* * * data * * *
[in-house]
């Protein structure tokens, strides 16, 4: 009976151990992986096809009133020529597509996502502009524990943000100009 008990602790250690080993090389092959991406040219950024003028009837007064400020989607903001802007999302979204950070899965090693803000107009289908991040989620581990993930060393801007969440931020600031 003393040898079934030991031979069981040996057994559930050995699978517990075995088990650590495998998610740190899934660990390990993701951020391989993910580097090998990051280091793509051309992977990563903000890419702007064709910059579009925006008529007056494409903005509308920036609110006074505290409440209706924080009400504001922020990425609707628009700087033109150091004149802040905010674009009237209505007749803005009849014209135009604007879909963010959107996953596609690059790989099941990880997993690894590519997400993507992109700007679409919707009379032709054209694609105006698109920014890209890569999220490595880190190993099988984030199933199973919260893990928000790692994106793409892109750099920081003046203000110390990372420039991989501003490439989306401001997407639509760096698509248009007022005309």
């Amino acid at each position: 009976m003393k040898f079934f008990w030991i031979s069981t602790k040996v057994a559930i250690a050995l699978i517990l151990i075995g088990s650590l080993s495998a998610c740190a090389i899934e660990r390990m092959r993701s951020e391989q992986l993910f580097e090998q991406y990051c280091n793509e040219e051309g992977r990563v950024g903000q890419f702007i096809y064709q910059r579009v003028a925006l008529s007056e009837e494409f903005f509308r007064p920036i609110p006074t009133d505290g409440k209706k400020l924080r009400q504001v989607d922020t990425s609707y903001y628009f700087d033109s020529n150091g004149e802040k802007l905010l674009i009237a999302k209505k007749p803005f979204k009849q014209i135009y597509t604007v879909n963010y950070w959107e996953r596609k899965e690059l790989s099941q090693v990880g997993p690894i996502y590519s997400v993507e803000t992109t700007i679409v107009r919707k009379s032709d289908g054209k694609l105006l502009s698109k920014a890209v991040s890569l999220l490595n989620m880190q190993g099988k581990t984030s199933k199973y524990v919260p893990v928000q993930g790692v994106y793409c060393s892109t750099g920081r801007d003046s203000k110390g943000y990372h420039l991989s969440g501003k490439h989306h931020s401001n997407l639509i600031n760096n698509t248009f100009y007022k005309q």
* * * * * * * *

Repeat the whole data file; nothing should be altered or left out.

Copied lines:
[in-house]
């Protein structure tokens, strides 16, 4: 009976151990992986096809009133020529597509996502502009524990943000100009 008990602790250690080993090389092959991406040219950024003028009837007064400020989607903001802007999302979204950070899965090693803000107009289908991040989620581990993930060393801007969440931020600031 003393040898079934030991031979069981040996057994559930050995699978517990075995088990650590495998998610740190899934660990390990993701951020391989993910580097090998990051280091793509051309992977990563903000890419702007064709910059579009925006008529007056494409903005509308920036609110006074505290409440209706924080009400504001922020990425609707628009700087033109150091004149802040905010674009009237209505007749803005009849014209135009604007879909963010959107996953596609690059790989099941990880997993690894590519997400993507992109700007679409919707009379032709054209694609105006698109920014890209890569999220490595880190190993099988984030199933199973919260893990928000790692994106793409892109750099920081003046203000110390990372420039991989501003490439989306401001997407639509760096698509248009007022005309």
């Amino acid at each position: 009976m003393k040898f079934f008990w030991i031979s069981t602790k040996v057994a559930i250690a050995l699978i517990l151990i075995g088990s650590l080993s495998a998610c740190a090389i899934e660990r390990m092959r993701s951020e391989q992986l993910f580097e090998q991406y990051c280091n793509e040219e051309g992977r990563v950024g903000q890419f702007i096809y064709q910059r579009v003028a925006l008529s007056e009837e494409f903005f509308r007064p920036i609110p006074t009133d505290g409440k209706k400020l924080r009400q504001v989607d922020t990425s609707y903001y628009f700087d033109s020529n150091g004149e802040k802007l905010l674009i009237a999302k209505k007749p803005f979204k009849q014209i135009y597509t604007v879909n963010y950070w959107e996953r596609k899965e690059l790989s099941q090693v990880g997993p690894i996502y590519s997400v993507e803000t992109t700007i679409v107009r919707k009379s032709d289908g054209k694609l105006l502009s698109k920014a890209v991040s890569l999220l490595n989620m880190q190993g099988k581990t984030s199933k199973y524990v919260p893990v928000q993930g790692v994106y793409c060393s892109t750099g920081r801007d003046s203000k110390g943000y990372h420039l991989s969440g501003k490439h989306h931020s401001n997407l639509i600031n760096n698509t248009f100009y007022k005309q």